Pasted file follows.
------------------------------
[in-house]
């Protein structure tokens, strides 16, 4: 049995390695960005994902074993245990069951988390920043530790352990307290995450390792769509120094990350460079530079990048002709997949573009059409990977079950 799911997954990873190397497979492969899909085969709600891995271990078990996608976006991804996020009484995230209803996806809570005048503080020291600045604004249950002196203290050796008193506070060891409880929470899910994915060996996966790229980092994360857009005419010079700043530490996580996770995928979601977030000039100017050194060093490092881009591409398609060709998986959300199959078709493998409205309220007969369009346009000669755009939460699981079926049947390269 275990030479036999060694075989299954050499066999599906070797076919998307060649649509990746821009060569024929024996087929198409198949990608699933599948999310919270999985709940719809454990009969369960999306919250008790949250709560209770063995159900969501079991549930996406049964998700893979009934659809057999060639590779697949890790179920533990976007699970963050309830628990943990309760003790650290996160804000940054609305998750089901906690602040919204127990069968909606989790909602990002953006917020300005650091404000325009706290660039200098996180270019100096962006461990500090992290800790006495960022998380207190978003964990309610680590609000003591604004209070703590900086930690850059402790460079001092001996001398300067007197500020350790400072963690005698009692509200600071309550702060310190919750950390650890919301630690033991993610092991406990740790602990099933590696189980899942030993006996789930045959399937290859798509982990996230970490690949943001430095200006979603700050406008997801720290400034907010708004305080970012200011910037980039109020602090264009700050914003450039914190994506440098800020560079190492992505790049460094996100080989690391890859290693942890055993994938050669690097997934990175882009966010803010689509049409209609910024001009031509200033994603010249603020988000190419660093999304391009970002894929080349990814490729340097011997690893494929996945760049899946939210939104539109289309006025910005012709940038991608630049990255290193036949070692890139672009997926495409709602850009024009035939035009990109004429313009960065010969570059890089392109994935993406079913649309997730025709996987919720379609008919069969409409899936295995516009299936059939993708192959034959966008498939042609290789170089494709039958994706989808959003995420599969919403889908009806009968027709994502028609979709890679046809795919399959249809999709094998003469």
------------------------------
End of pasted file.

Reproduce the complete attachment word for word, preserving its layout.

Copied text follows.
[in-house]
């Protein structure tokens, strides 16, 4: 049995390695960005994902074993245990069951988390920043530790352990307290995450390792769509120094990350460079530079990048002709997949573009059409990977079950 799911997954990873190397497979492969899909085969709600891995271990078990996608976006991804996020009484995230209803996806809570005048503080020291600045604004249950002196203290050796008193506070060891409880929470899910994915060996996966790229980092994360857009005419010079700043530490996580996770995928979601977030000039100017050194060093490092881009591409398609060709998986959300199959078709493998409205309220007969369009346009000669755009939460699981079926049947390269 275990030479036999060694075989299954050499066999599906070797076919998307060649649509990746821009060569024929024996087929198409198949990608699933599948999310919270999985709940719809454990009969369960999306919250008790949250709560209770063995159900969501079991549930996406049964998700893979009934659809057999060639590779697949890790179920533990976007699970963050309830628990943990309760003790650290996160804000940054609305998750089901906690602040919204127990069968909606989790909602990002953006917020300005650091404000325009706290660039200098996180270019100096962006461990500090992290800790006495960022998380207190978003964990309610680590609000003591604004209070703590900086930690850059402790460079001092001996001398300067007197500020350790400072963690005698009692509200600071309550702060310190919750950390650890919301630690033991993610092991406990740790602990099933590696189980899942030993006996789930045959399937290859798509982990996230970490690949943001430095200006979603700050406008997801720290400034907010708004305080970012200011910037980039109020602090264009700050914003450039914190994506440098800020560079190492992505790049460094996100080989690391890859290693942890055993994938050669690097997934990175882009966010803010689509049409209609910024001009031509200033994603010249603020988000190419660093999304391009970002894929080349990814490729340097011997690893494929996945760049899946939210939104539109289309006025910005012709940038991608630049990255290193036949070692890139672009997926495409709602850009024009035939035009990109004429313009960065010969570059890089392109994935993406079913649309997730025709996987919720379609008919069969409409899936295995516009299936059939993708192959034959966008498939042609290789170089494709039958994706989808959003995420599969919403889908009806009968027709994502028609979709890679046809795919399959249809999709094998003469």